Risk vs. Fear

Risk is the potential for something to go differently from what you’ve planned. Risk can be calculated statistically.

Fear is an unpleasant emotion associated with people, things, or events which we believe may cause us injury, pain, or embarrassment. Fear is our body keeping us safe.

Unfortunately, fear has a tendency to raise the alarm at generally inconsequential and harmless circumstances which have triggers. In other words, fear is a lot like the TSA.

A favorite example of the difference between the two is our unrealistically strong fear of sharks. The latest data I can find counts 61 confirmed unprovoked shark attacks in 2015. Only 6 of these were fatal,  putting your chances of death by shark at 1 in 264 million.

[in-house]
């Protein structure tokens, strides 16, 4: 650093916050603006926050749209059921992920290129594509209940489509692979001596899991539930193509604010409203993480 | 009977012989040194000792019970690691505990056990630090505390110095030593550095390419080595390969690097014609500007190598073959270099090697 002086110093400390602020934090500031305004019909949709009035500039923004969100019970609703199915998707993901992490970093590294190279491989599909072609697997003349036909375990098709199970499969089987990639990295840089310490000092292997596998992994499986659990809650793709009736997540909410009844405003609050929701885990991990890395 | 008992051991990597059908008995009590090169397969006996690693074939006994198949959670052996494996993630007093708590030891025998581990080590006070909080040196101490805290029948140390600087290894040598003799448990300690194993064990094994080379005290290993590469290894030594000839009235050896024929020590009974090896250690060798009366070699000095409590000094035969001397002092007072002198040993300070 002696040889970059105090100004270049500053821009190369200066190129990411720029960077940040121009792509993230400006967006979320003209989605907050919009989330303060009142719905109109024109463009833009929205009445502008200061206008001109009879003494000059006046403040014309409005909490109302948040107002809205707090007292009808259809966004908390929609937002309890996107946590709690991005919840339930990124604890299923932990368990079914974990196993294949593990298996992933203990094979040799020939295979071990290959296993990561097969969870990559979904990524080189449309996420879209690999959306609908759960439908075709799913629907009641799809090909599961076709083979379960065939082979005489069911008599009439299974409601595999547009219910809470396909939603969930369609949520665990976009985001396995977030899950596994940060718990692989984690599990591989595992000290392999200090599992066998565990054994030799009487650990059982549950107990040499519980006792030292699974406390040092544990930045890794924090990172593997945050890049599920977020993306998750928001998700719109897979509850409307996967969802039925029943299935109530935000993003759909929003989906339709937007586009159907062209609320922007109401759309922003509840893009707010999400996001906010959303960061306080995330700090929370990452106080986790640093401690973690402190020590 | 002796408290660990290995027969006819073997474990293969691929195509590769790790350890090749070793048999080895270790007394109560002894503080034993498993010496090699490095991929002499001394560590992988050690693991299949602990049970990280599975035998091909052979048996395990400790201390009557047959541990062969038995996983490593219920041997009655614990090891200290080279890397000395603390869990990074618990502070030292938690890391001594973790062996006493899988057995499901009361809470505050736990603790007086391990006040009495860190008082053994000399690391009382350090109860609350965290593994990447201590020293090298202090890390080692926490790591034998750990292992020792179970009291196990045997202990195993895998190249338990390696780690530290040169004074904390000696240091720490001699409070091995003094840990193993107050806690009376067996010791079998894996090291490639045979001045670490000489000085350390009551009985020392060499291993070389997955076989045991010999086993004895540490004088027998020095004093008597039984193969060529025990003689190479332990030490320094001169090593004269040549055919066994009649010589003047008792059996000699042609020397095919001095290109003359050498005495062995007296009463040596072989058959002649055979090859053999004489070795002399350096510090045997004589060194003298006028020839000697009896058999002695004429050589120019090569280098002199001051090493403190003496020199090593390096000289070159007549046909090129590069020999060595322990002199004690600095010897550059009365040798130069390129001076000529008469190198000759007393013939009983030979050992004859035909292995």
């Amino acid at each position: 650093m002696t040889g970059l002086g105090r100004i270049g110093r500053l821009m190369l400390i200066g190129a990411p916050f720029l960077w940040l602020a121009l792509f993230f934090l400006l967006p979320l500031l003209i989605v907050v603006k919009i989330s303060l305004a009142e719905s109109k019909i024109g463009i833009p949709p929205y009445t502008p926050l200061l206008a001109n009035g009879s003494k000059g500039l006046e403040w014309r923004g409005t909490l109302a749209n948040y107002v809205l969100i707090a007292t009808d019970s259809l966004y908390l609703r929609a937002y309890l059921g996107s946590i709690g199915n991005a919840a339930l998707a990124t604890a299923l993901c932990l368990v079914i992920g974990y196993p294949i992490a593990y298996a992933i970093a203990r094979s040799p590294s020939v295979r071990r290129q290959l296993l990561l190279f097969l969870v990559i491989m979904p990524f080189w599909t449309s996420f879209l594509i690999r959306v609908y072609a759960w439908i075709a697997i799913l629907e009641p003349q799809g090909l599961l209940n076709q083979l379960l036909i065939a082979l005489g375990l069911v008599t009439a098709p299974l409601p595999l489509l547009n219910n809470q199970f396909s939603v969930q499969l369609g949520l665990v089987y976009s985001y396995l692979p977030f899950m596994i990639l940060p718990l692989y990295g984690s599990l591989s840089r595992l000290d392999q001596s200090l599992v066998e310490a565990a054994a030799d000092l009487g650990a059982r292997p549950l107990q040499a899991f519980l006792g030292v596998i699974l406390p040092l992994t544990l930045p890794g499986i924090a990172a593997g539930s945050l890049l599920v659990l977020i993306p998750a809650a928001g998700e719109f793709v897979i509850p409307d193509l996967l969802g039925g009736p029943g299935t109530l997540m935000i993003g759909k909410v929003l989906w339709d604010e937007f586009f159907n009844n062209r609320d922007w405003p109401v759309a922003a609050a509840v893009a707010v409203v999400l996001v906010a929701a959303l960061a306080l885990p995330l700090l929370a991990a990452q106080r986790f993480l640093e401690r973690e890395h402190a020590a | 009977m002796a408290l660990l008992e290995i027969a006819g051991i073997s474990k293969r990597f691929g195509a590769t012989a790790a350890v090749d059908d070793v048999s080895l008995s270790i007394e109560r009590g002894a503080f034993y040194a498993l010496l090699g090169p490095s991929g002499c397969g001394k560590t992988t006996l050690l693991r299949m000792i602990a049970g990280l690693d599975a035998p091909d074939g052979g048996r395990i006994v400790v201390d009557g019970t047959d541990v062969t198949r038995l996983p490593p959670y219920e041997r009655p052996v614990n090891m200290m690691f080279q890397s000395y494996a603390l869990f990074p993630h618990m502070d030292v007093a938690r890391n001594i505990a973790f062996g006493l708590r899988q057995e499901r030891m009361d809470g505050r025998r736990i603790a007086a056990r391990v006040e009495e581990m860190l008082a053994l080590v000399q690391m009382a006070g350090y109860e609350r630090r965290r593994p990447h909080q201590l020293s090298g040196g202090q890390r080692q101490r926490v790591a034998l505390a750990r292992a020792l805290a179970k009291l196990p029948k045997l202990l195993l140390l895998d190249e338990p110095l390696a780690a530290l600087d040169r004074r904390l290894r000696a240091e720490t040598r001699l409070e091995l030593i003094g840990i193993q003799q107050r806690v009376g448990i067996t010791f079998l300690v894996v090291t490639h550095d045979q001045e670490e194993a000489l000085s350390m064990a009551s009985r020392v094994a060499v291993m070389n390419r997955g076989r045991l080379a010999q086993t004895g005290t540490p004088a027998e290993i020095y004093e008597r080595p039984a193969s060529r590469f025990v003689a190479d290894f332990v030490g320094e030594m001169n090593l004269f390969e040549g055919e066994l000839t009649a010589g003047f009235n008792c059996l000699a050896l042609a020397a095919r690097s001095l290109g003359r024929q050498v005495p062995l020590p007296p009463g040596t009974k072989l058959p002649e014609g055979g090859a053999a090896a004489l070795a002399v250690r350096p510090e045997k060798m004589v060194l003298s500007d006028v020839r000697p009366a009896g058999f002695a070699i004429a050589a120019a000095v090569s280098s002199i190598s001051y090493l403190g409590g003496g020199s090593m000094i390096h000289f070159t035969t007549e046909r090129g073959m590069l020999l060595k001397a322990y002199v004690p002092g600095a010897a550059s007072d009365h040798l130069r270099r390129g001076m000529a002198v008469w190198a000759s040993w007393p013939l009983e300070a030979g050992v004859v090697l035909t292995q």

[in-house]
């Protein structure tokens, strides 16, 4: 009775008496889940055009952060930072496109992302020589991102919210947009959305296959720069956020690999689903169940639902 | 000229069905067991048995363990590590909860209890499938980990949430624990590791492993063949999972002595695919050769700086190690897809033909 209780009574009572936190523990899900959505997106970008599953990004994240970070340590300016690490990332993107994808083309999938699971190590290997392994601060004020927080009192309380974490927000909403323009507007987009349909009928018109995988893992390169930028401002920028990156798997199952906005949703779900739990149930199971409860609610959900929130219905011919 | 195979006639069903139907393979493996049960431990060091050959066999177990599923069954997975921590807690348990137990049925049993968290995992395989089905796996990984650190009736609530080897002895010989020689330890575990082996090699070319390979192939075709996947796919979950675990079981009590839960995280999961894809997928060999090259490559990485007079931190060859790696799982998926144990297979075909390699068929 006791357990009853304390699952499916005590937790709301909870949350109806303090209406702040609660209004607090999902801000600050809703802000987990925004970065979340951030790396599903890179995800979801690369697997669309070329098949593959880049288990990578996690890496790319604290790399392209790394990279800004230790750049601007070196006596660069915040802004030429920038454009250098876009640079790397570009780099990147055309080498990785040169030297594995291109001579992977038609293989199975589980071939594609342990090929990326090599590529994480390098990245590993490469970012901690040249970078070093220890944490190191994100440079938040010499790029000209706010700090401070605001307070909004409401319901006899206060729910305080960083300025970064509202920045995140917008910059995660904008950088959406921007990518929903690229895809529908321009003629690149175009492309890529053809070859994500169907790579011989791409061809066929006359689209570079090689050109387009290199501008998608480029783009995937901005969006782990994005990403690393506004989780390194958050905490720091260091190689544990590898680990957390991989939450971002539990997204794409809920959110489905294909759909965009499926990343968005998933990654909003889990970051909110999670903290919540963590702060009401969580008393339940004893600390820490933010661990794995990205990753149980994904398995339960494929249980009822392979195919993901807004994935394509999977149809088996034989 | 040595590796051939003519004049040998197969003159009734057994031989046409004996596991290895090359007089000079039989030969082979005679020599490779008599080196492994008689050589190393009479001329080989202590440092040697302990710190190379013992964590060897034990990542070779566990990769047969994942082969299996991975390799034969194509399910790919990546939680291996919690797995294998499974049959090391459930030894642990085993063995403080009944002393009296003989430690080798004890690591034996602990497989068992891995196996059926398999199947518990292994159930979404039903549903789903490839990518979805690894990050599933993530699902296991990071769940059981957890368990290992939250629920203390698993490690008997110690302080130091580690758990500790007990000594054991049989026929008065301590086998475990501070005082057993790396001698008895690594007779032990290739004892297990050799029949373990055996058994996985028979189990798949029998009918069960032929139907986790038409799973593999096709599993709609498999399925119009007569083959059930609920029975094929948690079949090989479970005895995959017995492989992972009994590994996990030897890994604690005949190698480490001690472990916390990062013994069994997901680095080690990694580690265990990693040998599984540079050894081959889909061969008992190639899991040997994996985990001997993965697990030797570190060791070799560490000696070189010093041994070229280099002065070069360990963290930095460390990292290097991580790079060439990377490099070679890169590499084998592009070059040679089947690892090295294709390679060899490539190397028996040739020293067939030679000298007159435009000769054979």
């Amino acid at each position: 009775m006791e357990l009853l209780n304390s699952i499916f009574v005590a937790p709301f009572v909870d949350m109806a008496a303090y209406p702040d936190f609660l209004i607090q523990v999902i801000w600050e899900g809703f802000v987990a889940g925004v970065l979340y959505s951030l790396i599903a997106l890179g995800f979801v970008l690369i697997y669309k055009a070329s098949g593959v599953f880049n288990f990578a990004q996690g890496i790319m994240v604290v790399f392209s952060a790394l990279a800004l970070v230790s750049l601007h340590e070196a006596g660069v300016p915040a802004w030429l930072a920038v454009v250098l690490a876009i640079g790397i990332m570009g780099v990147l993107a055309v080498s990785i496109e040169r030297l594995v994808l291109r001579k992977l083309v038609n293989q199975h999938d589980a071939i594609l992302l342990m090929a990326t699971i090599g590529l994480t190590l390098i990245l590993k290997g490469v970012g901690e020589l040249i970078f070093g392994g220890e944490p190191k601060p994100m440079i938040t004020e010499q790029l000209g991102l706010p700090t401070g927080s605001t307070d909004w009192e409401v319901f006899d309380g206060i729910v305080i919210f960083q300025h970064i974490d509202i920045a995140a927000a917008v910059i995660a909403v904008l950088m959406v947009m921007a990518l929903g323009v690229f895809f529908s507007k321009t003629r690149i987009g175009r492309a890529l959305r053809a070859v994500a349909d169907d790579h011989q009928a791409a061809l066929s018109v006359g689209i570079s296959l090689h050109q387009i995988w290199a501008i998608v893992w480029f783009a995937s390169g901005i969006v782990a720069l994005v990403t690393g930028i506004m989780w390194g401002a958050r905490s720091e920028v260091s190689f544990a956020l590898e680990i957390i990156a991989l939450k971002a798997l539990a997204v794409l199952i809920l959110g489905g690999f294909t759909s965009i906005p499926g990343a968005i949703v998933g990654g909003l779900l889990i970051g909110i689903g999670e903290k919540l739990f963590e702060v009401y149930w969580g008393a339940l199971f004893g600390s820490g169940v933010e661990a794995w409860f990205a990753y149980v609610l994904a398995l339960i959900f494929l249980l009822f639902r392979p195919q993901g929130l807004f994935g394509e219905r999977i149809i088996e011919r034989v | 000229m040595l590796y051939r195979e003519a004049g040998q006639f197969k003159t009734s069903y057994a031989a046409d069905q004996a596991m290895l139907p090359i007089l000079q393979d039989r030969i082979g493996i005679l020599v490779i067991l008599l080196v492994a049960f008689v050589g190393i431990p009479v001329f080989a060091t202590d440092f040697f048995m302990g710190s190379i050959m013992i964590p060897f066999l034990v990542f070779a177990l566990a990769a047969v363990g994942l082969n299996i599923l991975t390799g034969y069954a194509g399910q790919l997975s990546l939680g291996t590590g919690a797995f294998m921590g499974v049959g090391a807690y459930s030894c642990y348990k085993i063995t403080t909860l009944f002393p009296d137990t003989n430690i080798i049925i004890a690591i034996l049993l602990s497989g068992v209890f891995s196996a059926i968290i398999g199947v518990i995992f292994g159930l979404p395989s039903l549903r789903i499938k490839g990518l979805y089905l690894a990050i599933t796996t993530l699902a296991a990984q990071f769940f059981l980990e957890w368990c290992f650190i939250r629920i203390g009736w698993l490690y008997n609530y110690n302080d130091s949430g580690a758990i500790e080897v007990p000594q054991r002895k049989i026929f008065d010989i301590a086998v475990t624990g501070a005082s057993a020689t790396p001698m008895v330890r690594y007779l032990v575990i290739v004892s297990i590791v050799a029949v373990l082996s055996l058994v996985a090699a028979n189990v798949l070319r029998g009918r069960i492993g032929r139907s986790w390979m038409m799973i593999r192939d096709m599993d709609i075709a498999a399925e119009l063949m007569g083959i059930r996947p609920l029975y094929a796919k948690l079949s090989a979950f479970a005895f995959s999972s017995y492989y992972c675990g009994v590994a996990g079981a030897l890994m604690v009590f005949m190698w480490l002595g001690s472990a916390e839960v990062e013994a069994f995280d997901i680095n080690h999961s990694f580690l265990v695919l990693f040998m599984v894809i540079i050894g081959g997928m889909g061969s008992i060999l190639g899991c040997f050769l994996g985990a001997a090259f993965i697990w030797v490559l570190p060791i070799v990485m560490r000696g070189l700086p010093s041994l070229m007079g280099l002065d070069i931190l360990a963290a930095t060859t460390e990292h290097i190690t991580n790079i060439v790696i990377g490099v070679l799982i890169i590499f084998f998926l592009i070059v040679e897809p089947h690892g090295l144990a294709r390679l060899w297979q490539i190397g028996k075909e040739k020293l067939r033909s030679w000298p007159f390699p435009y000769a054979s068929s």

Compare this to an average of 12 deaths for high school and college football players each year.

Over 30,000 motor vehicle fatalities were reported in 2013, putting your chances of death by vehicle at 1 in 10,000.

That’s worth repeating. You are twenty six thousand times more likely to die from a car than from a shark attack.

And yet, even knowing that fact, the next time you swim in the ocean you’ll still think about sharks.

Nail your fear to the wall so that you can step back and look at it. By defining the risk associated with a fear, you can make better decisions.

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